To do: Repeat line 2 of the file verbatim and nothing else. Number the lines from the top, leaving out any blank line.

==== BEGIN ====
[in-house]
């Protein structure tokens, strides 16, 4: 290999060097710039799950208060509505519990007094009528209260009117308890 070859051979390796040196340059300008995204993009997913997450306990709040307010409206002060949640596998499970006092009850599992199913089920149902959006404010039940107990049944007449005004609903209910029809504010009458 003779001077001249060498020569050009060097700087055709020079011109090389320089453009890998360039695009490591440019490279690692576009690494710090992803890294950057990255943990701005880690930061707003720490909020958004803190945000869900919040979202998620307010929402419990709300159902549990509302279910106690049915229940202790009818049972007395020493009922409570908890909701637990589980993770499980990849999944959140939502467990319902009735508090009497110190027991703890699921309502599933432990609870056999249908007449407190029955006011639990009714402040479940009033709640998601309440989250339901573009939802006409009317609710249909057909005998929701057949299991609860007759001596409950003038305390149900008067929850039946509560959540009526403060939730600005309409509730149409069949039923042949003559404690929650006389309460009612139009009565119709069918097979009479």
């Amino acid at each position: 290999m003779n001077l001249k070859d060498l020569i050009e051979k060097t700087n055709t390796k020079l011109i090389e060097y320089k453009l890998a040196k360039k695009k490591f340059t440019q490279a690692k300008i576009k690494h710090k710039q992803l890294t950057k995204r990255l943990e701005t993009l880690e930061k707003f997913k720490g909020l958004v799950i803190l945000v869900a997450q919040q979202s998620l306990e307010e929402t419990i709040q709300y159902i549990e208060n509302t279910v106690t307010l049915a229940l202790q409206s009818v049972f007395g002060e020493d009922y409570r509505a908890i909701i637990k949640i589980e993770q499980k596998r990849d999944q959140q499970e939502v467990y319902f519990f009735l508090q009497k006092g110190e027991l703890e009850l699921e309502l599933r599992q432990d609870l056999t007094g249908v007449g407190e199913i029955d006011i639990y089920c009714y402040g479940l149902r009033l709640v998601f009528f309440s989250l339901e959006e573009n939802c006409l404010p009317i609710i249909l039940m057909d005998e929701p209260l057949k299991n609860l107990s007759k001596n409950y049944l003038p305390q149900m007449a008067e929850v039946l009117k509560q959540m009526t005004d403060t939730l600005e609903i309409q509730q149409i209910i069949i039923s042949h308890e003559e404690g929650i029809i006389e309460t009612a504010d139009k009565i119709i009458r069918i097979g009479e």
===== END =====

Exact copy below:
């Protein structure tokens, strides 16, 4: 290999060097710039799950208060509505519990007094009528209260009117308890 070859051979390796040196340059300008995204993009997913997450306990709040307010409206002060949640596998499970006092009850599992199913089920149902959006404010039940107990049944007449005004609903209910029809504010009458 003779001077001249060498020569050009060097700087055709020079011109090389320089453009890998360039695009490591440019490279690692576009690494710090992803890294950057990255943990701005880690930061707003720490909020958004803190945000869900919040979202998620307010929402419990709300159902549990509302279910106690049915229940202790009818049972007395020493009922409570908890909701637990589980993770499980990849999944959140939502467990319902009735508090009497110190027991703890699921309502599933432990609870056999249908007449407190029955006011639990009714402040479940009033709640998601309440989250339901573009939802006409009317609710249909057909005998929701057949299991609860007759001596409950003038305390149900008067929850039946509560959540009526403060939730600005309409509730149409069949039923042949003559404690929650006389309460009612139009009565119709069918097979009479």